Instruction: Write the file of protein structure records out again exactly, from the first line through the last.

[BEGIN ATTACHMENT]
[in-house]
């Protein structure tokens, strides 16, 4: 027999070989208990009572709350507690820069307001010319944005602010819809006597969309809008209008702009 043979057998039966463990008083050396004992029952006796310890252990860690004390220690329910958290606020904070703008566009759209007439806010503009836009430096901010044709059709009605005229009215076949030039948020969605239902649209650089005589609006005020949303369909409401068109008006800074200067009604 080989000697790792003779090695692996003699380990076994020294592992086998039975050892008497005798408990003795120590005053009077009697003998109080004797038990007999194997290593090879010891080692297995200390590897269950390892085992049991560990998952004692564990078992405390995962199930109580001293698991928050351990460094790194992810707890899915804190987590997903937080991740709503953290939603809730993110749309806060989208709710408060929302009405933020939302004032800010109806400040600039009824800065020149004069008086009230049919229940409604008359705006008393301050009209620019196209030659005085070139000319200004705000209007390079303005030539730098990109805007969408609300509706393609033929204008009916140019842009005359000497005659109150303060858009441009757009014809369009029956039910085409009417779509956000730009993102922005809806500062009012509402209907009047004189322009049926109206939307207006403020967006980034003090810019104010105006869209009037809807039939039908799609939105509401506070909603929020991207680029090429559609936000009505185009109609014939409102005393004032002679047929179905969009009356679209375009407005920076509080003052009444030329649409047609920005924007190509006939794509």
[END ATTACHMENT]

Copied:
[in-house]
């Protein structure tokens, strides 16, 4: 027999070989208990009572709350507690820069307001010319944005602010819809006597969309809008209008702009 043979057998039966463990008083050396004992029952006796310890252990860690004390220690329910958290606020904070703008566009759209007439806010503009836009430096901010044709059709009605005229009215076949030039948020969605239902649209650089005589609006005020949303369909409401068109008006800074200067009604 080989000697790792003779090695692996003699380990076994020294592992086998039975050892008497005798408990003795120590005053009077009697003998109080004797038990007999194997290593090879010891080692297995200390590897269950390892085992049991560990998952004692564990078992405390995962199930109580001293698991928050351990460094790194992810707890899915804190987590997903937080991740709503953290939603809730993110749309806060989208709710408060929302009405933020939302004032800010109806400040600039009824800065020149004069008086009230049919229940409604008359705006008393301050009209620019196209030659005085070139000319200004705000209007390079303005030539730098990109805007969408609300509706393609033929204008009916140019842009005359000497005659109150303060858009441009757009014809369009029956039910085409009417779509956000730009993102922005809806500062009012509402209907009047004189322009049926109206939307207006403020967006980034003090810019104010105006869209009037809807039939039908799609939105509401506070909603929020991207680029090429559609936000009505185009109609014939409102005393004032002679047929179905969009009356679209375009407005920076509080003052009444030329649409047609920005924007190509006939794509």